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  Reply # 1439077 2-Dec-2015 09:07
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mercutio:
eXDee: I've always had concern with how small the files truenet tests with. They tend to be 1 to 5MB. I see the test results hardly get close to showing the download potential of a 200mbps connection, even nationally. I can download from a university at the other end of the country and be close to saturating the line but I believe thats because TCP has time to ramp up. With truenet i can download off a nearby city and see only just over half of that 200mbps.


there's a lot of problems with truenet, but testing 1 to 5MB files is much more representative of web browsing and other interactive performance than larger files.  it's especially important with smaller files that the ISP has good AQM  (https://en.wikipedia.org/wiki/Active_queue_management) on connections.


That's fine, but as i understand it they use actual webpages for web page download simulation. These filesizes are used for their overall downstream test.

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  Reply # 1439319 2-Dec-2015 15:16
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eXDee: I've always had concern with how small the files truenet tests with. They tend to be 1 to 5MB. I see the test results hardly get close to showing the download potential of a 200mbps connection, even nationally. I can download from a university at the other end of the country and be close to saturating the line but I believe thats because TCP has time to ramp up. With truenet i can download off a nearby city and see only just over half of that 200mbps.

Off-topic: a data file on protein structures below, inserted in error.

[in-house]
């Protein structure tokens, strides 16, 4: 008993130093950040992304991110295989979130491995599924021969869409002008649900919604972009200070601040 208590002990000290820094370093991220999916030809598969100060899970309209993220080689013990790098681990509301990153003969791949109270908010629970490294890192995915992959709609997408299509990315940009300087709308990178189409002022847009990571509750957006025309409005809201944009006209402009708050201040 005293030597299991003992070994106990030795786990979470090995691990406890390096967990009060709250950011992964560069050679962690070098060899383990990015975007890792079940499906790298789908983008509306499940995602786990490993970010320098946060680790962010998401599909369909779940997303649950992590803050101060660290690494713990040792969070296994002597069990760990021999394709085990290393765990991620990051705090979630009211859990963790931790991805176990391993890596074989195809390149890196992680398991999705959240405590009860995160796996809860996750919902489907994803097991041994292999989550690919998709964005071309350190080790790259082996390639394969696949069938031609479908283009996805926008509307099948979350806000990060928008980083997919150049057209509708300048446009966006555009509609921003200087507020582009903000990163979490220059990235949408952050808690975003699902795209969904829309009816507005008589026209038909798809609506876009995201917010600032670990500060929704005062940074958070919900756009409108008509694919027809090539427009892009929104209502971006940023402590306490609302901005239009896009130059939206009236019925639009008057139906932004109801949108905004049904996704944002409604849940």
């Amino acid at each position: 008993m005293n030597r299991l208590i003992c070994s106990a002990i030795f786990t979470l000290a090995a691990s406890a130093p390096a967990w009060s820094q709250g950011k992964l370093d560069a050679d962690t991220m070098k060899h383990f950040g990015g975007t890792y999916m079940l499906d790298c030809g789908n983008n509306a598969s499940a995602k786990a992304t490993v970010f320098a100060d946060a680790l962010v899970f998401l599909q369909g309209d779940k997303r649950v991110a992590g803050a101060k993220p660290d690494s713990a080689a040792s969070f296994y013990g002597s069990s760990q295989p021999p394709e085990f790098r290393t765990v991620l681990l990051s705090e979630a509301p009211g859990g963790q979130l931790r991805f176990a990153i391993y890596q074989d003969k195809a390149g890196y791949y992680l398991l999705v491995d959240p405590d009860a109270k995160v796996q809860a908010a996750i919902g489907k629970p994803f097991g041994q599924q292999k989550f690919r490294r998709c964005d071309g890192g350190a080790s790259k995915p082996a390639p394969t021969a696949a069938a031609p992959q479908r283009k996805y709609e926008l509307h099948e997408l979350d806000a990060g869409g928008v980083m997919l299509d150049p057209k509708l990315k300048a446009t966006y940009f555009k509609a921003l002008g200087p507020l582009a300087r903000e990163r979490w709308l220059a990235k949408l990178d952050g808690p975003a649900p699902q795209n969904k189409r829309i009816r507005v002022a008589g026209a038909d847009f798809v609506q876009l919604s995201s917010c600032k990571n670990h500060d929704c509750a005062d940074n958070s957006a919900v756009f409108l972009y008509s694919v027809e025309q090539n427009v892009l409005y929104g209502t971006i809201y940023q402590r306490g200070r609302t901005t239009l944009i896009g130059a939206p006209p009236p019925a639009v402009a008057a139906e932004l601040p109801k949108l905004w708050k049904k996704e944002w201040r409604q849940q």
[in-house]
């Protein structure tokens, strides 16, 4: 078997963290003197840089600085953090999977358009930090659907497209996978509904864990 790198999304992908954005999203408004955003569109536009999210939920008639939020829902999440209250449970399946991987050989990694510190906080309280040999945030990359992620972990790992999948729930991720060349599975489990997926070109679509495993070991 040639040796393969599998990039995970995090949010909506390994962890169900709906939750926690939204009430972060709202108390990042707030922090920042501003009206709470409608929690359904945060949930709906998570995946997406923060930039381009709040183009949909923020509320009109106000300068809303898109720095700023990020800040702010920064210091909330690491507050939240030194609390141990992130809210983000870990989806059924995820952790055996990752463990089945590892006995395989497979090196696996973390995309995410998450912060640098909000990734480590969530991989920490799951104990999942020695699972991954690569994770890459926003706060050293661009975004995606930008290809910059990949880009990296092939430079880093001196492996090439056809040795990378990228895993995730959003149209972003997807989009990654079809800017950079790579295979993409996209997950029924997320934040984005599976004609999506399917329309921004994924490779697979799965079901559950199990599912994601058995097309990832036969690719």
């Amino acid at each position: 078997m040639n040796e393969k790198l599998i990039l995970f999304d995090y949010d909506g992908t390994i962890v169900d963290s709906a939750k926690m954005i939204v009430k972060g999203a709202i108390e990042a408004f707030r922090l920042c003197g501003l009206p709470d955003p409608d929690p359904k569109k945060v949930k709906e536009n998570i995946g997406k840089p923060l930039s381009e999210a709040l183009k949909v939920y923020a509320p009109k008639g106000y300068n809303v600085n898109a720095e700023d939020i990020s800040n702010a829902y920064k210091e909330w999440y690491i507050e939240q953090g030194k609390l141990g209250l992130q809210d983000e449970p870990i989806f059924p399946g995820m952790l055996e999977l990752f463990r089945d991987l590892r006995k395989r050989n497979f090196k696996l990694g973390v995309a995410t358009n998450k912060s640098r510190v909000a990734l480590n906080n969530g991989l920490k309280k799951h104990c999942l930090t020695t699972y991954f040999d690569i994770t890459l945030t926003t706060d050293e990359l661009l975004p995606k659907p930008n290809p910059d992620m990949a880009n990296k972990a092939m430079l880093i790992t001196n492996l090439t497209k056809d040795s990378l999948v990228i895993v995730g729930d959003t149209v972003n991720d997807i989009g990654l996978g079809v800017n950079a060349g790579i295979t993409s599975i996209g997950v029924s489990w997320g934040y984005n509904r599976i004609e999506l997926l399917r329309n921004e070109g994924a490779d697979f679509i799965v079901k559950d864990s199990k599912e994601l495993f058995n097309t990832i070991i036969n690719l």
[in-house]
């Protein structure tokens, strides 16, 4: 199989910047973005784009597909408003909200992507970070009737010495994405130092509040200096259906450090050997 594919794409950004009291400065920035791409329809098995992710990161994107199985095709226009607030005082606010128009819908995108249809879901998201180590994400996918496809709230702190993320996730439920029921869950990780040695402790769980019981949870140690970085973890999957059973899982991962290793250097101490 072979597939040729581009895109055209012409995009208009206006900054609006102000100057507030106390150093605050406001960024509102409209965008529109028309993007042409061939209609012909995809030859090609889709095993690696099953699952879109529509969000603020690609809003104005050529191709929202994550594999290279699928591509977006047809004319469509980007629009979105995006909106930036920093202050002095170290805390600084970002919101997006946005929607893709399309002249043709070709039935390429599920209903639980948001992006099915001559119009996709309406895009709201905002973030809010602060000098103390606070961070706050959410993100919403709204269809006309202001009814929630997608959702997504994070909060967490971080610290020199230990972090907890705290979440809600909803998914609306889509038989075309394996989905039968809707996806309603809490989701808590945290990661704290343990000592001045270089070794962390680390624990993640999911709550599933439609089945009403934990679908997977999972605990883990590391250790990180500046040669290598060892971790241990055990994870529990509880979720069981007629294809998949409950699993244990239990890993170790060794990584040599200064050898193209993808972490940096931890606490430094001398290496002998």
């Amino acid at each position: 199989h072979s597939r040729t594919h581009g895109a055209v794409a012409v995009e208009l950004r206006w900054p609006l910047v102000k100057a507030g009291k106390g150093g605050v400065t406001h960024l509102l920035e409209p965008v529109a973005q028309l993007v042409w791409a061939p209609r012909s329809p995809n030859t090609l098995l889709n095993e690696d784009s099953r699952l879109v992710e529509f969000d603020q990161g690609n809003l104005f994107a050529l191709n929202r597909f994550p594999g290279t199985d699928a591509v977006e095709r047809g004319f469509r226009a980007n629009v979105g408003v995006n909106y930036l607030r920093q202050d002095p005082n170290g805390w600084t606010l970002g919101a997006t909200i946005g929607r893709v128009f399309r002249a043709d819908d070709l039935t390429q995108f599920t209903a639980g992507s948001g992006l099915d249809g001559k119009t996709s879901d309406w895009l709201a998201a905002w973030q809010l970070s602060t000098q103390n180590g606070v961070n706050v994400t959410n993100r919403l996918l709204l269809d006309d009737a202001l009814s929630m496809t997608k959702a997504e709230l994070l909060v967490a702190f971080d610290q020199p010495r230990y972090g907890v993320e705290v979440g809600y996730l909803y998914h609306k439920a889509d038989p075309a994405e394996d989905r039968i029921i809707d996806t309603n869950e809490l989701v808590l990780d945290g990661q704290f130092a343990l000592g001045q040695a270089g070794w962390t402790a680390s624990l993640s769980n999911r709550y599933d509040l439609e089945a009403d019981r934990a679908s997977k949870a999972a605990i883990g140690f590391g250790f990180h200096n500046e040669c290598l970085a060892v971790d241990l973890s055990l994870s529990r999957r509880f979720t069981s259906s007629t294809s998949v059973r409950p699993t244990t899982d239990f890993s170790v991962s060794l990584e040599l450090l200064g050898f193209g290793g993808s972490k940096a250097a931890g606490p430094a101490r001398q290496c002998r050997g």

We have just 8 x 200Mb/s panelists, 5 of whom allow 5MB file downloads regularly, so while we do include some detail in the technical data we avoid commenting on ISPs for these.  We download from both Wellington and Auckland and choose the best run from each server, so the comments below refer to the results from the best server.

Our 1MB download, while good for up to 100Mb/s, is not much use for a 200Mb/s connection so we avoid using it, we instead use the 2MB file, however we frequently review the results, because some probes still do not rampup in that time.  However, 1 connection ramps up perfectly well inside 0.5MB.  BTW for our 5MB file, 2 of 5 connections consistently rampup to 200MB on average without problems, one is yours.  However 2 only make 150, rampup clearly completed in the 6th decile and one only makes 100Mb/s, rampup completed in the 5th decile.  

We check all connections for speed changes every month, often asking the panelist. (the 100Mb/s one above is often checked)

Rampup is a topic I would love to find time to investigate further to comment on whether poor rampup is related to the ISP or if it is based on any other parameters - e.g. routes.  The question could become:  What is the correct speed, after rampup or including rampup?  Or indeed a new test result; How fast is rampup?

We discovered a new problem today, with a 50MB connection registering 100MB/s on our tests, but on deeper inspection and with help of the panelist, we found that it is likely to be the shaping used to achieve 50Mb/s - the speed varies between 50 and 100+ Mb/s on a continuous basis, often 3-4 times in a 5MB file, averaging 50MB/s over a long download as the user does see on Speedtest.  Our methodology is to pick the fastest quartile, so it always picks the 100Mb/s for this connection - clearly that is wrong according to the specs, but is it in practice?   That becomes an issue as to how to interpret the information rather than a testing issue.

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